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Haddix Lab Nima Culture

Faculty Research Interests 


Karen Stine
Primary research interests are in molecular mechanisms of toxicity, including:

1. The role of the highly conserved heat shock or stress proteins (which are induced in many diverse organisms following heat or toxicant exposure) in normal and abnormal cell function.  Past projects have focused on demonstration of the induction of thermotolerance in the nematode Caenorhabditis elegans both by heat shock and by inhibitors of oxidative phosphorylation; and on the role of catalase in stress protection in yeast.
2. The relationship between cell stress and effects on energy metabolism in cells.

3. The relationship between neurotoxins and neurodegenerative disorders. 

Other interests include the evolution of toxins, and the study of molecular mechanisms behind the assembly and firing of cnidocytes (modified epithelial cells found in animals from the phylum Cnidaria) and the subsequent death of the cnidocyte. 

Ben Okeke
Professor Okeke is a Distinguished Research Professor of Industrial and Environmental Microbiology, in the Department of Biology. His research interests include: biofuel and co-products, biosensors, bioremediation, enzyme biotechnology, effects of pollutants on microbial communities, indicators of microbiological safety of water and food, and genetic engineering of microbes. He teaches industrial microbiology, environmental microbiology, general microbiology and directed research. Professor Okeke did postdoctoral work at the University of California, Riverside; Gifu University, Japan; and the International Center for Genetic Engineering and Biotechnology, Trieste, Italy. Dr. Okeke has 60 research papers in peer reviewed journals, two US patents, numerous conference abstracts and several research grants including a million dollar grant for research on fuel ethanol from biomass. He is a winner of the Ida Belle Young Endowed Professorship award and the founding Director of the Bioprocessing and Biofuel Research Lab (BBRL).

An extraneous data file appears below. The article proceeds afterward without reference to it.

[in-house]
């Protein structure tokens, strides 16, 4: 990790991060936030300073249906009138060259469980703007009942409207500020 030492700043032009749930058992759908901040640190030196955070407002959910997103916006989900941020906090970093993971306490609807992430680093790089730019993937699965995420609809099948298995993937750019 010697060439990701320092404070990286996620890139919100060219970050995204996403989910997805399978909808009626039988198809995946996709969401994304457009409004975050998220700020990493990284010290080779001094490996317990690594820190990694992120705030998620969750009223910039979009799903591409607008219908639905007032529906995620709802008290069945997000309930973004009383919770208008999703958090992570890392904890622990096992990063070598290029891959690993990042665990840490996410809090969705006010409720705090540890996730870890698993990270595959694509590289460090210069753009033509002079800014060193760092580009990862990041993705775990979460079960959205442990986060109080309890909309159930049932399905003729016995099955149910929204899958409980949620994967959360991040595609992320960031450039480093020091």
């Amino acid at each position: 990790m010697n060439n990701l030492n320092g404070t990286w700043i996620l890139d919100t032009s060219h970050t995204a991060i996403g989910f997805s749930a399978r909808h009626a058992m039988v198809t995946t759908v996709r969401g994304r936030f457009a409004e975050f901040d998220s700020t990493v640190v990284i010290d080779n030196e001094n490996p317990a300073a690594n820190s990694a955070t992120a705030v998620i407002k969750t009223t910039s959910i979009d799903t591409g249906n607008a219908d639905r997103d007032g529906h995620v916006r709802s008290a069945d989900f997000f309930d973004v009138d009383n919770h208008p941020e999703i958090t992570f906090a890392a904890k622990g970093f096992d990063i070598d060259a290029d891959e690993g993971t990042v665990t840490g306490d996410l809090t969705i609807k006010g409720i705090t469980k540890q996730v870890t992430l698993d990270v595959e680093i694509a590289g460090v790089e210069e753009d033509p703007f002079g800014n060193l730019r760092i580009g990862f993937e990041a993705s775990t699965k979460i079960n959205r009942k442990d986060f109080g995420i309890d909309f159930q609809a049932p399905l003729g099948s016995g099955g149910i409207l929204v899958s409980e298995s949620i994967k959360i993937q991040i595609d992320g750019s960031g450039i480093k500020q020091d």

Pete Haddix

Research in the Haddix laboratory seeks to define the physiological roles of a red, cell-associated pigment made by the soil bacterium Serratia marcescens. Our previous work (PMID: 18805986) has shown a negative effect of the pigment prodigiosin on production of the cellular energy storage compound ATP. Work nearing completion has begun to define a positive role for prodigiosin in energy production as well when cellular energy levels are low. Future work will test both negative and positive functions via prodigiosin production in a normally non-pigmented, heterologous host bacterium. Finally, mutation rate studies will be employed to test a possible antioxidant role for prodigiosin pigment in protection of the cellular genome.

Clark Danderson
My research has primarily dealt with the systematics of the carrot plant family, Apiaceae. In particular, my current focus involves elucidating the phylogenetic relationships of the taxonomically complex Arracacia clade which comprises some 12 genera and 111 species distributed in montane regions of Central and South America. My work indicates that many of the genera are polyphyletic and that the morphological and anatomical characters used to traditionally delineate generic boundaries are overlapping and variable. To accomplish this task, I am using sequence data from nuclear ribosomal and noncoding chloroplast DNA. Ultimately, this research intends to make the taxonomy of the group more accurately reflect their evolutionary relationships. Besides systematics, I also have interests in plant-insect interactions as well as plant and insect monitoring and field surveys. Additionally, my hobby in beekeeping may present further avenues of research.